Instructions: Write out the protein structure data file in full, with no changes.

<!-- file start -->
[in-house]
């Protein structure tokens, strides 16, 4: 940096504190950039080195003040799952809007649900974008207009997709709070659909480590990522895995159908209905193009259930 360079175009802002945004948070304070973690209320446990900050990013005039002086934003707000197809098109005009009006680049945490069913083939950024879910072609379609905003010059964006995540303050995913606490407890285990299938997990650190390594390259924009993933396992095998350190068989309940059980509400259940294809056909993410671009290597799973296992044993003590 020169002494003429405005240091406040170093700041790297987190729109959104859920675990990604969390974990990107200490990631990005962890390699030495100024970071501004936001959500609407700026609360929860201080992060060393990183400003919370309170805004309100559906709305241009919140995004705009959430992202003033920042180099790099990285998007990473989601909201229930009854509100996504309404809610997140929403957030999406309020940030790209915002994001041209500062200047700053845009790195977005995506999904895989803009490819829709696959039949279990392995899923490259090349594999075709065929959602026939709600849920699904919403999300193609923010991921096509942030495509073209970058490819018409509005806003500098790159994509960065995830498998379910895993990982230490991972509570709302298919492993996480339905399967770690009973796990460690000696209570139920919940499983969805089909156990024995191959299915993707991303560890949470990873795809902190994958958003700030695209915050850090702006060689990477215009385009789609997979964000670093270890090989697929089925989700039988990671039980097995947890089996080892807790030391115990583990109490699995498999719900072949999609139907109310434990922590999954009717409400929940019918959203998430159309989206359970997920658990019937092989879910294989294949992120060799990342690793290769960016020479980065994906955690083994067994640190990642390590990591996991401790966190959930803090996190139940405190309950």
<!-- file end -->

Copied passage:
[in-house]
């Protein structure tokens, strides 16, 4: 940096504190950039080195003040799952809007649900974008207009997709709070659909480590990522895995159908209905193009259930 360079175009802002945004948070304070973690209320446990900050990013005039002086934003707000197809098109005009009006680049945490069913083939950024879910072609379609905003010059964006995540303050995913606490407890285990299938997990650190390594390259924009993933396992095998350190068989309940059980509400259940294809056909993410671009290597799973296992044993003590 020169002494003429405005240091406040170093700041790297987190729109959104859920675990990604969390974990990107200490990631990005962890390699030495100024970071501004936001959500609407700026609360929860201080992060060393990183400003919370309170805004309100559906709305241009919140995004705009959430992202003033920042180099790099990285998007990473989601909201229930009854509100996504309404809610997140929403957030999406309020940030790209915002994001041209500062200047700053845009790195977005995506999904895989803009490819829709696959039949279990392995899923490259090349594999075709065929959602026939709600849920699904919403999300193609923010991921096509942030495509073209970058490819018409509005806003500098790159994509960065995830498998379910895993990982230490991972509570709302298919492993996480339905399967770690009973796990460690000696209570139920919940499983969805089909156990024995191959299915993707991303560890949470990873795809902190994958958003700030695209915050850090702006060689990477215009385009789609997979964000670093270890090989697929089925989700039988990671039980097995947890089996080892807790030391115990583990109490699995498999719900072949999609139907109310434990922590999954009717409400929940019918959203998430159309989206359970997920658990019937092989879910294989294949992120060799990342690793290769960016020479980065994906955690083994067994640190990642390590990591996991401790966190959930803090996190139940405190309950």